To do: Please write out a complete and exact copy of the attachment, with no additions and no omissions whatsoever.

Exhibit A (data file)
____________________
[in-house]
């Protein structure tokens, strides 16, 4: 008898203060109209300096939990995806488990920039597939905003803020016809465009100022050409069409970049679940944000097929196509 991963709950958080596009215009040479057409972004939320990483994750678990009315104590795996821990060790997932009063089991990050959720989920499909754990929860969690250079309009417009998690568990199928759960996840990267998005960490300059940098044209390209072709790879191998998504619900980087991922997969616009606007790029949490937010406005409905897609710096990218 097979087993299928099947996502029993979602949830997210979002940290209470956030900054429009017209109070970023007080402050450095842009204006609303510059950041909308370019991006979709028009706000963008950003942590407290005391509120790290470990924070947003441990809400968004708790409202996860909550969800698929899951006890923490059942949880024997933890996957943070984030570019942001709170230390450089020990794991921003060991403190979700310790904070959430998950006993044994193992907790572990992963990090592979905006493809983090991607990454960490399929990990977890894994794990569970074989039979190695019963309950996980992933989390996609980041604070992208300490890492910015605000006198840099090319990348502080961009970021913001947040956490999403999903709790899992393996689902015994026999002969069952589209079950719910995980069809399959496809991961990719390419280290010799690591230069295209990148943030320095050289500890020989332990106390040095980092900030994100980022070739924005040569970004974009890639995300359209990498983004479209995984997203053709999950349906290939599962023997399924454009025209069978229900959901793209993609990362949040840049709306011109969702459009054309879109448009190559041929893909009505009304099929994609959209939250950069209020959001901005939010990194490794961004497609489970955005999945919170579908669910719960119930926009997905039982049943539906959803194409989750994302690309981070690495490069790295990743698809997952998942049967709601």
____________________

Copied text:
[in-house]
């Protein structure tokens, strides 16, 4: 008898203060109209300096939990995806488990920039597939905003803020016809465009100022050409069409970049679940944000097929196509 991963709950958080596009215009040479057409972004939320990483994750678990009315104590795996821990060790997932009063089991990050959720989920499909754990929860969690250079309009417009998690568990199928759960996840990267998005960490300059940098044209390209072709790879191998998504619900980087991922997969616009606007790029949490937010406005409905897609710096990218 097979087993299928099947996502029993979602949830997210979002940290209470956030900054429009017209109070970023007080402050450095842009204006609303510059950041909308370019991006979709028009706000963008950003942590407290005391509120790290470990924070947003441990809400968004708790409202996860909550969800698929899951006890923490059942949880024997933890996957943070984030570019942001709170230390450089020990794991921003060991403190979700310790904070959430998950006993044994193992907790572990992963990090592979905006493809983090991607990454960490399929990990977890894994794990569970074989039979190695019963309950996980992933989390996609980041604070992208300490890492910015605000006198840099090319990348502080961009970021913001947040956490999403999903709790899992393996689902015994026999002969069952589209079950719910995980069809399959496809991961990719390419280290010799690591230069295209990148943030320095050289500890020989332990106390040095980092900030994100980022070739924005040569970004974009890639995300359209990498983004479209995984997203053709999950349906290939599962023997399924454009025209069978229900959901793209993609990362949040840049709306011109969702459009054309879109448009190559041929893909009505009304099929994609959209939250950069209020959001901005939010990194490794961004497609489970955005999945919170579908669910719960119930926009997905039982049943539906959803194409989750994302690309981070690495490069790295990743698809997952998942049967709601």